According to the recent estimates, 300 million of people affected of asthma worldwide and more than 22 million in the United States. Although people of all ages suffer from this disease this will usually begin in childhood, currently affecting 6 million children in the United States. Asthma kills about 255,000 people worldwide each year.
Allergic reactions and asthma symptoms are often the result of air pollution inside the mold or fumes from cleaning products and paints. Other environmental factors associated with asthma are indoor nitrogen oxides from gas stoves. In fact, people who cook with gas are more likely to have symptoms such as wheezing, shortness of breath, asthma and hay fever. Sulfur dioxide, ozone Pollution, nitrogen oxides, cold temperatures and high humidity are all shown to trigger asthma in some people.
During periods of high air pollution there are tend to be increased of asthma symptoms and hospitalizations. Smoggy conditions releasing destructive ingredients known as ozone, which causes coughing, shortness of breath and chest pain. The same conditions emit sulfur dioxide, which also leads to asthma attacks by constriction of the airways.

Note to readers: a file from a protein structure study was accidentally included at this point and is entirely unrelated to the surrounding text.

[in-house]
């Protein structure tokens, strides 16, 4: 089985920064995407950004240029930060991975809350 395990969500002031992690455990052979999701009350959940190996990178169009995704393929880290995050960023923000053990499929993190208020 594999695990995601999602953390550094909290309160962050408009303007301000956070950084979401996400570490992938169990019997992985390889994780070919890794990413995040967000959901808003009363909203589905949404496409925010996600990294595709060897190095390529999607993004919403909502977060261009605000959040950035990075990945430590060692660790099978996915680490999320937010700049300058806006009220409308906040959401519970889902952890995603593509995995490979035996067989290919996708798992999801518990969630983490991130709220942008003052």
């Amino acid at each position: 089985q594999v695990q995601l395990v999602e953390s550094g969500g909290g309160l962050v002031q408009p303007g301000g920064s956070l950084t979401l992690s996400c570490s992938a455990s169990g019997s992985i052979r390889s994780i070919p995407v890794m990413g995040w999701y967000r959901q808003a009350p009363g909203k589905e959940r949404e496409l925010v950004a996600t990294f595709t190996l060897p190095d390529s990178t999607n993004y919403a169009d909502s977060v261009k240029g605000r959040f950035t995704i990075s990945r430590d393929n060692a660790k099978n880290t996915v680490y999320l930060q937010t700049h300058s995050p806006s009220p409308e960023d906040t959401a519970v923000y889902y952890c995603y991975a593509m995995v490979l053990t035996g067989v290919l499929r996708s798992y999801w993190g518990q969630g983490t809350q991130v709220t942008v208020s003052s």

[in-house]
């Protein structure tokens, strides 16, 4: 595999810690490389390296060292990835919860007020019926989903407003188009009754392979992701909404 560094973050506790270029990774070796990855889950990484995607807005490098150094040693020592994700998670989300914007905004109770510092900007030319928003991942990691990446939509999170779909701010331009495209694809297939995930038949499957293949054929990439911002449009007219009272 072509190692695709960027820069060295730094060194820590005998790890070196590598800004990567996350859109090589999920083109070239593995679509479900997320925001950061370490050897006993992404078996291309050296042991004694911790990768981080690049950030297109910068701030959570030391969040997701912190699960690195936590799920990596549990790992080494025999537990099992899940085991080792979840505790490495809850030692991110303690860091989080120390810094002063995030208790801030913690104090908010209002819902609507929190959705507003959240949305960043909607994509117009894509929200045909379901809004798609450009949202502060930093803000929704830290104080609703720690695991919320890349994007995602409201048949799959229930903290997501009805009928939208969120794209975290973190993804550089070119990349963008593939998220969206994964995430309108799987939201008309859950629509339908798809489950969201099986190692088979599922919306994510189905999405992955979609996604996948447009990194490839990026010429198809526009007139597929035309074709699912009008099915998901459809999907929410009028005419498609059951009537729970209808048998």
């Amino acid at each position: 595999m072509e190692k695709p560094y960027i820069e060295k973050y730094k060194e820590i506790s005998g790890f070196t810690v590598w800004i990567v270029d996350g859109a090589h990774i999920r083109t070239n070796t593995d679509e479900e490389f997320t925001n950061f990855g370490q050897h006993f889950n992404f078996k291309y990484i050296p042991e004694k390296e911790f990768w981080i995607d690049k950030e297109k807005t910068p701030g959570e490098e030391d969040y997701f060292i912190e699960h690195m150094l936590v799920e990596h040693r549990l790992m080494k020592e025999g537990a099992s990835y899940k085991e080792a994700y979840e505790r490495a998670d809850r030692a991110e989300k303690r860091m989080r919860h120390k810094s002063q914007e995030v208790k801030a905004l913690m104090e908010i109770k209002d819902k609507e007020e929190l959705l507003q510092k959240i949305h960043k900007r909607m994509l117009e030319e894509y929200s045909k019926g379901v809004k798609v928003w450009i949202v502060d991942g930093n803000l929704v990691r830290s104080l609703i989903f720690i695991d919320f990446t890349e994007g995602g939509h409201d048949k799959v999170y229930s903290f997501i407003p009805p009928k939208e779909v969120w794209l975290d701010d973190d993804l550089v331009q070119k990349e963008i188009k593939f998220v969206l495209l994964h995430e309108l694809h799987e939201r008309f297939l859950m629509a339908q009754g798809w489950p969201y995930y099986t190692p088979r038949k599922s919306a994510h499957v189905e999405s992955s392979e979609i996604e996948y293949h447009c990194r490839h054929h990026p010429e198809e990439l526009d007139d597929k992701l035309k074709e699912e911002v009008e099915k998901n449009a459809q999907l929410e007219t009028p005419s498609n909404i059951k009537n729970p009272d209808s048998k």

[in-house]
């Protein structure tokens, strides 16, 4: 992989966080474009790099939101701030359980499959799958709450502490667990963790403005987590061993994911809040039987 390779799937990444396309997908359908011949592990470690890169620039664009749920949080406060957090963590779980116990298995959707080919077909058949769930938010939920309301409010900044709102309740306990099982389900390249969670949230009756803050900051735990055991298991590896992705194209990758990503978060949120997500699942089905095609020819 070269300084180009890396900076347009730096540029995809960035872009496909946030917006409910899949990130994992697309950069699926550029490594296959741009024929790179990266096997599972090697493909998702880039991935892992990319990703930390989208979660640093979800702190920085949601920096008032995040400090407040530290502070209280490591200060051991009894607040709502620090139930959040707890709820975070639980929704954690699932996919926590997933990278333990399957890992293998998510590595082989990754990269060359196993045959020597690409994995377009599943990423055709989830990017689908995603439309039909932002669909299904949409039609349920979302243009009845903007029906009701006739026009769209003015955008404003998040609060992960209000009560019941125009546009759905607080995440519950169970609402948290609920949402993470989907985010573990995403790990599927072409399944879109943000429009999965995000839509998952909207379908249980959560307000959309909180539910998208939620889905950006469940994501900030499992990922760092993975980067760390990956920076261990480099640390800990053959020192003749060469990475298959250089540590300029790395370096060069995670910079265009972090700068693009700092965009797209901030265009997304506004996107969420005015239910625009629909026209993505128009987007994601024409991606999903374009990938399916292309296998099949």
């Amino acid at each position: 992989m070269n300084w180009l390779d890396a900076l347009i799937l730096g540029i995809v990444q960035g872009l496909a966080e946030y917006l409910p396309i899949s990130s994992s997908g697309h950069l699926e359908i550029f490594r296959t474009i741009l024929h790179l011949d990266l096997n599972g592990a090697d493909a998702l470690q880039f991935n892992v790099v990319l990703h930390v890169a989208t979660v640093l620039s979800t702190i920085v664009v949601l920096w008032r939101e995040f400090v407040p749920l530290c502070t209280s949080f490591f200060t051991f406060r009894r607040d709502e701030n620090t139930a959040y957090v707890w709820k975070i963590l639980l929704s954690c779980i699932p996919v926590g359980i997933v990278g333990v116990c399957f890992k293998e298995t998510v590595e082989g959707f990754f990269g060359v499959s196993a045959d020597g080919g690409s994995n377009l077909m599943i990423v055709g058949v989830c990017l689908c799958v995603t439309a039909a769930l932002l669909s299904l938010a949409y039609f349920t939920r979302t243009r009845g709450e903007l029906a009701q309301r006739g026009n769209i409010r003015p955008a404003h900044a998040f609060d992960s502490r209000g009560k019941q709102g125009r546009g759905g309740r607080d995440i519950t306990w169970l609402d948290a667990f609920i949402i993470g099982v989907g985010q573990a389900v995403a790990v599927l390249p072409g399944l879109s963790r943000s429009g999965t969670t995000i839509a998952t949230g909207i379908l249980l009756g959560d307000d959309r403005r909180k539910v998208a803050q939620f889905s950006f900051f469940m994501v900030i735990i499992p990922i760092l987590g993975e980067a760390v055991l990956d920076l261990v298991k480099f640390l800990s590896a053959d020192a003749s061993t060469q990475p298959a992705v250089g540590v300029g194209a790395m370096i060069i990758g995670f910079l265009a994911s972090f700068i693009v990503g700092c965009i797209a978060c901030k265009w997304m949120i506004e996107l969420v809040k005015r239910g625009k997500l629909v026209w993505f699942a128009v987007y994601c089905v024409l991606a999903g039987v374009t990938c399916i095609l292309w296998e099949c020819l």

Climate changes have also been known to stimulate asthma attacks. Cold air can cause respiratory congestion, bronchoconstriction (narrowing of the airways), secretions and decreased mucociliary clearance (another type of inefficiency of the airways). In some populations moisture can cause difficulty breathing.
Risk Factors for Children
Asthma is the most common chronic disease among children – especially children who are underweight at birth, are exposed to tobacco smoke and grew up in an environment with low income. Most children first produce symptoms about 5 years, commencing generally frequent episodes of wheezing with respiratory infections. Additional risk factors for children include having allergies, allergic skin condition eczema or relatives with asthma.
Boys that are young are more likely to develop asthma than girls, but this trend was reversed in adulthood. The researchers speculate that this is due to the small size of the airways of a young man from the airways of a young woman, leading to an increased risk of wheezing after viral infection.